A few days later, I saw Soviet soldiers for the first time. They came into my house with their shoes on, holding their shining black guns in one hand. They looted wristwatches, fountain pens and the like. When the head of one family was absent, the Soviet soldiers spent more than an hour rummaging through the house, and the wife was so scared that she prepared for death, dressing her four children in their best clothes. Tyrannical acts by Soviet soldiers were a daily occurrence. Saying that if the situation continued, we couldn’t live, the village representative asked the Soviet army to ensure the security of the Japanese islanders. As a result, the number of such incidents reduced.

    August 28, 1945: Soviet troops begin their occupation of the four northern islands. (August 28: They land on Etorofu Island.)
    August 31: Soviet troops completely occupy Uruppu Island.
    (September 1: They land on Kunashiri and Shikotan islands.)
    (September 3: They land on the Habomai Islands.)
    September 5: Soviet troops complete their occupation of the four islands.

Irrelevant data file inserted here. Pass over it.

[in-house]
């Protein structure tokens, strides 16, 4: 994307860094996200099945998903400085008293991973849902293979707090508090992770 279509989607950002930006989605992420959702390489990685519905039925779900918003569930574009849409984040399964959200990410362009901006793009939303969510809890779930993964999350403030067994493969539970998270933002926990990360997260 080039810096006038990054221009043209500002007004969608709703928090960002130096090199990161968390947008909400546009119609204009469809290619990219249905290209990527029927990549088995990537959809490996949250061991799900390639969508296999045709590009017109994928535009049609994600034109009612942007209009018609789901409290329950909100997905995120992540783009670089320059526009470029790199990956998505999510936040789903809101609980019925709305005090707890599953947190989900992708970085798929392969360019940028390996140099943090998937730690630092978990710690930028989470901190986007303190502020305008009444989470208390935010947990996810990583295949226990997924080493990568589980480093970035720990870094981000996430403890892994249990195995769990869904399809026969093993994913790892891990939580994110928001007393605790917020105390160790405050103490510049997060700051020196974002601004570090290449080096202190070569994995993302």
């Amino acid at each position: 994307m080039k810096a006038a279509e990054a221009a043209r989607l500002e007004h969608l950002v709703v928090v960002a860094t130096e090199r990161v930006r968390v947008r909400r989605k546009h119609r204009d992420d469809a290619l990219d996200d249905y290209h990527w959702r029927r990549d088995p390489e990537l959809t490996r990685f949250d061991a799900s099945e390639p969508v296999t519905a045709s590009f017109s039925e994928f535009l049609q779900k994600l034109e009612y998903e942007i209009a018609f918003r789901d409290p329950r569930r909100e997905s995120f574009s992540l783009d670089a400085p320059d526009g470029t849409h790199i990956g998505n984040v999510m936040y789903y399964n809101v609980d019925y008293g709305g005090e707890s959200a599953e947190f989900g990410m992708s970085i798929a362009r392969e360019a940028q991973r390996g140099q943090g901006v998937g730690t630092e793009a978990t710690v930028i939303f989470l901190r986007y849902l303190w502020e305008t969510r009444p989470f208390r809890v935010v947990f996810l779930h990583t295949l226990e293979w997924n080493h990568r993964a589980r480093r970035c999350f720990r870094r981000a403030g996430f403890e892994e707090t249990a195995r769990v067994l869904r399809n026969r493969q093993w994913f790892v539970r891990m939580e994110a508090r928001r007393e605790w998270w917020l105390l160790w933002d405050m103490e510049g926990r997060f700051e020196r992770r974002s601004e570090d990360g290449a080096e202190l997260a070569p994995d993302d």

Ms. Toshi Suzuki

    Shikotan Island

    Hearing that Soviet soldiers were looking for girls, my father fashioned a room behind the futon room to hide us, his four daughters, and we hid there whenever the Soviet soldiers came. We'd created a large shelter in the mountains in preparation for air raids, and we'd stocked it with rations and other food. But Soviet soldiers found the shelter, ransacked it, and confiscated those items. A Soviet solder used his bayonet to pierce a can of condensed milk for infants, which was very valuable at the time, drank about half, and threw the rest away. All I could do was watch him from behind without protesting.


    Ms. Kajiko Odajima

    Shikotan Village, Shikotan Island